Publications & Reports

Cost-per-diagnosis as a metric for monitoring cost-effectiveness of HIV testing programmes in low-income settings in southern Africa: health economic and modelling analysis.

Phillips AN, Cambiano V, Nakagawa F, Bansi-Matharu L, Wilson D, Jani I, Apollo T, Sculpher M, Hallett T, Kerr C, van Oosterhout JJ, Eaton JW, Estill J, Williams B, Doi N, Cowan F, Keiser O, Ford D, Hatzold K, Barnabas R, Ayles H, Meyer-Rath G, Nelson L, Johnson C, Baggaley R, Fakoya A, Jahn A, Revill P
Institute for Global Health, UCL, London, UK.


INTRODUCTION: As prevalence of undiagnosed HIV declines, it is unclear whether testing programmes will be cost-effective. To guide their HIV testing programmes, countries require appropriate metrics that can be measured. The cost-per-diagnosis is potentially a useful metric. METHODS: We simulated a series of setting-scenarios for adult HIV epidemics and ART programmes typical of settings in southern Africa using an individual-based model and projected forward from 2018 under two policies: (i) a minimum package of “core” testing (i.e. testing in pregnant women, for diagnosis of symptoms, in sex workers, and in men coming forward for circumcision) is conducted, and (ii) core-testing as above plus additional testing beyond this (“additional-testing”), for which we specify different rates of testing and various degrees to which those with HIV are more likely to test than those without HIV. We also considered a plausible range of unit test costs. The aim was to assess the relationship between cost-per-diagnosis and the incremental cost-effectiveness ratio (ICER) of the additional-testing policy. The discount rate used in the base case was 3% per annum (costs in 2018 U.S. dollars). RESULTS: There was a strong graded relationship between the cost-per-diagnosis and the ICER. Overall, the ICER was below $500 per-DALY-averted (the cost-effectiveness threshold used in primary analysis) so long as the cost-per-diagnosis was below $315. This threshold cost-per-diagnosis was similar according to epidemic and programmatic features including the prevalence of undiagnosed HIV, the HIV incidence and a measure of HIV programme quality (the proportion of HIV diagnosed people having a viral load <1000 copies/mL). However, restricting to women, additional-testing did not appear cost-effective even at a cost-per-diagnosis of below $50, while restricting to men additional-testing was cost-effective up to a cost-per-diagnosis of $585. The threshold cost per diagnosis for testing in men to be cost-effective fell to $256 when the cost-effectiveness threshold was $300 instead of $500, and to $81 when considering a discount rate of 10% per annum. CONCLUSIONS: For testing programmes in low-income settings in southern African there is an extremely strong relationship between the cost-per-diagnosis and the cost-per-DALY averted, indicating that the cost-per-diagnosis can be used to monitor the cost-effectiveness of testing programmes.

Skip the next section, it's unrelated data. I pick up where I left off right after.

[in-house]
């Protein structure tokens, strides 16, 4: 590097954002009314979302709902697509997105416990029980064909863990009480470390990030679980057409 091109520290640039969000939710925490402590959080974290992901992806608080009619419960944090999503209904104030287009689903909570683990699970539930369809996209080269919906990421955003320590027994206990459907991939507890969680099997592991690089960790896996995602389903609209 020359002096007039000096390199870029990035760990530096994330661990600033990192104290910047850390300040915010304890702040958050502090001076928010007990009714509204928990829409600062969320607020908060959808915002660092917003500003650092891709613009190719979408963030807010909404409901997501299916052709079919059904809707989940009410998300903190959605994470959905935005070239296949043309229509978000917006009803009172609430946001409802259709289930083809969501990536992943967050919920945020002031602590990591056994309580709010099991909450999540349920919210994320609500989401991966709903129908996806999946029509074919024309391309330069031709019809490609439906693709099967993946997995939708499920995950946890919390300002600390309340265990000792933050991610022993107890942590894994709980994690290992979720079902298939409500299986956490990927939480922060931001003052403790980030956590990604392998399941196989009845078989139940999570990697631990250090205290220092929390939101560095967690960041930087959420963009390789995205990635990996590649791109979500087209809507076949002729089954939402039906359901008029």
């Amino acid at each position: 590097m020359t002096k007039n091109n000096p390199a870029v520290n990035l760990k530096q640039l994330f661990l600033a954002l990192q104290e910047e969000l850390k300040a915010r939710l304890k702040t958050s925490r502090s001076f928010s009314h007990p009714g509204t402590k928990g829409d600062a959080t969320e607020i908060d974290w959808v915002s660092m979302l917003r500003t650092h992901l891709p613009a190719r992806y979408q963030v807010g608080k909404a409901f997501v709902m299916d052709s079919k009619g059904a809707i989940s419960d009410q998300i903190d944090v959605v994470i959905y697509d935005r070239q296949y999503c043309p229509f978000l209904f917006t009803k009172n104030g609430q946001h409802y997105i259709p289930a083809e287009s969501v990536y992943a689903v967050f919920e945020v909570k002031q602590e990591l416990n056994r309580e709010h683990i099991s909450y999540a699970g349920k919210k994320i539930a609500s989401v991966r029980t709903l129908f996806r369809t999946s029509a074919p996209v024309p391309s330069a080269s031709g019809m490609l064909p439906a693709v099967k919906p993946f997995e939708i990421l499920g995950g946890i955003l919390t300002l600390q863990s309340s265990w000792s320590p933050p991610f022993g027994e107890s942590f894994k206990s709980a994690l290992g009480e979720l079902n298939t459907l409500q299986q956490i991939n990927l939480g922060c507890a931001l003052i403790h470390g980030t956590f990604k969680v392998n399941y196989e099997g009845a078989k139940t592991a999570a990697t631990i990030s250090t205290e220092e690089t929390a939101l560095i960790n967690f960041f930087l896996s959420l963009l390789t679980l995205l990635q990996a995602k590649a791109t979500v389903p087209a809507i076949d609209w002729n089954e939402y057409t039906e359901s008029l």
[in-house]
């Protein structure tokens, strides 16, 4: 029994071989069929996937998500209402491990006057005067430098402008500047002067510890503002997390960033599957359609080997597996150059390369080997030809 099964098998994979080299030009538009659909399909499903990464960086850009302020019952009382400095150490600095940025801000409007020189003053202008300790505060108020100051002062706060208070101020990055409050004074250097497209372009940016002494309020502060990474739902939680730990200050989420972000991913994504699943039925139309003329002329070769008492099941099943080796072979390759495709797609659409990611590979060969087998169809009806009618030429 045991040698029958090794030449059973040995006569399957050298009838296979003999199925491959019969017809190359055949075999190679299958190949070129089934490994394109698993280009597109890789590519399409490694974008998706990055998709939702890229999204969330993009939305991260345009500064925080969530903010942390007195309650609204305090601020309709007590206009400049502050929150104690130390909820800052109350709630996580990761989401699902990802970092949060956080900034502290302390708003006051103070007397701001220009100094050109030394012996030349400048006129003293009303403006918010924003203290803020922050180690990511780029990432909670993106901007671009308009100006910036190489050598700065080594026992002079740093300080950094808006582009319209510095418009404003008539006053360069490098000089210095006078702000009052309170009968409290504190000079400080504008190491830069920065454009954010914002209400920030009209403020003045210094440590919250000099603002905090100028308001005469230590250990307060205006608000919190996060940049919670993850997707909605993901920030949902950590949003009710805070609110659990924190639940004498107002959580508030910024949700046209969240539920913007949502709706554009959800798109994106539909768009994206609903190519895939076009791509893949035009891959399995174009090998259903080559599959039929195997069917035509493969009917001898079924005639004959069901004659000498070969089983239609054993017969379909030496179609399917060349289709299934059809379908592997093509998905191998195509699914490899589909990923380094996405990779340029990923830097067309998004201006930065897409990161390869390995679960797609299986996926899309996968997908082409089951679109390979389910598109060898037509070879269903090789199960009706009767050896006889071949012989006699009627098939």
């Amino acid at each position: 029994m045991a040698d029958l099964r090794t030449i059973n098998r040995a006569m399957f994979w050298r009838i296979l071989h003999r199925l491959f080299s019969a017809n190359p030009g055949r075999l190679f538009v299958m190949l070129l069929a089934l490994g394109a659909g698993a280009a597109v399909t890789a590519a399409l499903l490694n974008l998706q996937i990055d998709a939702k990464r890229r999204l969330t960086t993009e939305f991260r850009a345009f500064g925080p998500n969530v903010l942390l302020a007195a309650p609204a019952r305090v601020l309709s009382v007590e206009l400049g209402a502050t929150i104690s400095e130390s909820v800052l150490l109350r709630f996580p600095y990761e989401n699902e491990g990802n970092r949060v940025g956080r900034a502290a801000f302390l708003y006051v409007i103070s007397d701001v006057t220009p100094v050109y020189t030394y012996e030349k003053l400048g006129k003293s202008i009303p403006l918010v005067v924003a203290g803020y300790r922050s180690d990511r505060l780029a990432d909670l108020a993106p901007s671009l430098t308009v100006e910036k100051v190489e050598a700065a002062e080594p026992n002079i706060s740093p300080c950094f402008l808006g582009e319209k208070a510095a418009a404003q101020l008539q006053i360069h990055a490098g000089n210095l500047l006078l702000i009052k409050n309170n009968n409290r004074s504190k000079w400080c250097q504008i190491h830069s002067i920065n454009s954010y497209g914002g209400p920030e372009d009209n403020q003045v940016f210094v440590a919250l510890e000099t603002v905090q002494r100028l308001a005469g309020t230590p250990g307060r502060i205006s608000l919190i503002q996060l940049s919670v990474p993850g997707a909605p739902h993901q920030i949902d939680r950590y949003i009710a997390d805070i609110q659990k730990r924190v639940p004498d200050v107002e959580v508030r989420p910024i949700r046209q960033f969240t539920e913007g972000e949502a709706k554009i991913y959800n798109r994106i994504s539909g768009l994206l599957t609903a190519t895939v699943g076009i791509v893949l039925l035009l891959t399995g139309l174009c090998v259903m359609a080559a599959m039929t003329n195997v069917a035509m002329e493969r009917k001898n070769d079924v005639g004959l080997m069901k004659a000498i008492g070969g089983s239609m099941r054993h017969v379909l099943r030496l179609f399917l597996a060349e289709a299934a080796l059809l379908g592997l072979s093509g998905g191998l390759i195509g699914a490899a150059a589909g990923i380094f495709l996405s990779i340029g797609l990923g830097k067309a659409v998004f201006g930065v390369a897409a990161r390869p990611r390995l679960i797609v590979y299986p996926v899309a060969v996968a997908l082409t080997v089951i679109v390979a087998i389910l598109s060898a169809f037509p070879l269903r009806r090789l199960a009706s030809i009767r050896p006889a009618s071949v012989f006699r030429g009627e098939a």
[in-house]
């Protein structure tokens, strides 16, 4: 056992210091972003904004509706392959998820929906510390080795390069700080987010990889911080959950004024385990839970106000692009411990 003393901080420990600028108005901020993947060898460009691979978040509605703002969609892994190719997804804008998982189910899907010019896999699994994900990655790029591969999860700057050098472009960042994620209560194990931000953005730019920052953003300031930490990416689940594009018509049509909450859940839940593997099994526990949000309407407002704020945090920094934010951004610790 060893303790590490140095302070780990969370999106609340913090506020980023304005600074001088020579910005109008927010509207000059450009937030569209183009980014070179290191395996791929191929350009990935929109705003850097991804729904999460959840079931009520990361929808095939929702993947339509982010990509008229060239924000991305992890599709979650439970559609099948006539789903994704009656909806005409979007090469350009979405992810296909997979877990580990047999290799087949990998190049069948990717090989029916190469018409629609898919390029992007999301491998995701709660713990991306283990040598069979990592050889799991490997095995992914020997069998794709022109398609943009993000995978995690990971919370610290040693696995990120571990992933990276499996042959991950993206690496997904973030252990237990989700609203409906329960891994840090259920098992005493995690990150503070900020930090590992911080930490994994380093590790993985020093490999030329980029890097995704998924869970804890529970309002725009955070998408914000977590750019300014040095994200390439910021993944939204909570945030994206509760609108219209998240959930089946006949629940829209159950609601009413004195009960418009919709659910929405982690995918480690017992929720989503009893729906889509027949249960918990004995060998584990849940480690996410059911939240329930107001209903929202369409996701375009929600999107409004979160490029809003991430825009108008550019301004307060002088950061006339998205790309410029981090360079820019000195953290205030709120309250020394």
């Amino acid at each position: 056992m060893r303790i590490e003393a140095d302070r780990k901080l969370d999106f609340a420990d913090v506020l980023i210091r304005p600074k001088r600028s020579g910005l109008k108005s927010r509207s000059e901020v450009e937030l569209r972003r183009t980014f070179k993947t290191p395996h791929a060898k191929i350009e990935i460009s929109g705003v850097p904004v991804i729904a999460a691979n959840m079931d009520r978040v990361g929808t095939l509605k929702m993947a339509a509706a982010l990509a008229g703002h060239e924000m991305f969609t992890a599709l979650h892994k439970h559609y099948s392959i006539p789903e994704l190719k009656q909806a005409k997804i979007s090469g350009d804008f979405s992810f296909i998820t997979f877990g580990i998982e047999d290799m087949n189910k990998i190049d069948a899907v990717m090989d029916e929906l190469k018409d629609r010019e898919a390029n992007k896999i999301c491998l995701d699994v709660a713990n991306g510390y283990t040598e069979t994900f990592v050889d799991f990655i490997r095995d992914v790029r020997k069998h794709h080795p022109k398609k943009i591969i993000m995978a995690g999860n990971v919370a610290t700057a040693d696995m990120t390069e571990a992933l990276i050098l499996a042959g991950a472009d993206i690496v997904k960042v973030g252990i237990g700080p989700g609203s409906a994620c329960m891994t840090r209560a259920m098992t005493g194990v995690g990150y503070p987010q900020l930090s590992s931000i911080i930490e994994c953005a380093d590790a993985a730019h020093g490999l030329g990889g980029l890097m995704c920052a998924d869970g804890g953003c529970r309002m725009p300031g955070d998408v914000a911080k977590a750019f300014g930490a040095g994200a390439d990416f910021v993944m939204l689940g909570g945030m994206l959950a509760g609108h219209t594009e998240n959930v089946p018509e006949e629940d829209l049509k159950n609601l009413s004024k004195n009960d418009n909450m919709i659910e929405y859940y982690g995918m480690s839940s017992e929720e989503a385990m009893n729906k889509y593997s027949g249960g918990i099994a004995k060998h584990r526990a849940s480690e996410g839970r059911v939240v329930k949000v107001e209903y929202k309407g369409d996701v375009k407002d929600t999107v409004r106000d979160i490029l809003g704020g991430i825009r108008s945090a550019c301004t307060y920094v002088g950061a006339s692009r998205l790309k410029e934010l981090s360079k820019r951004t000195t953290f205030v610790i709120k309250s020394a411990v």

Link to publisher’s web site


  • Journal: Journal of the International AIDS Society
  • Published: 01/07/2019
  • Volume: 22
  • Issue: 7
  • Pagination: e25325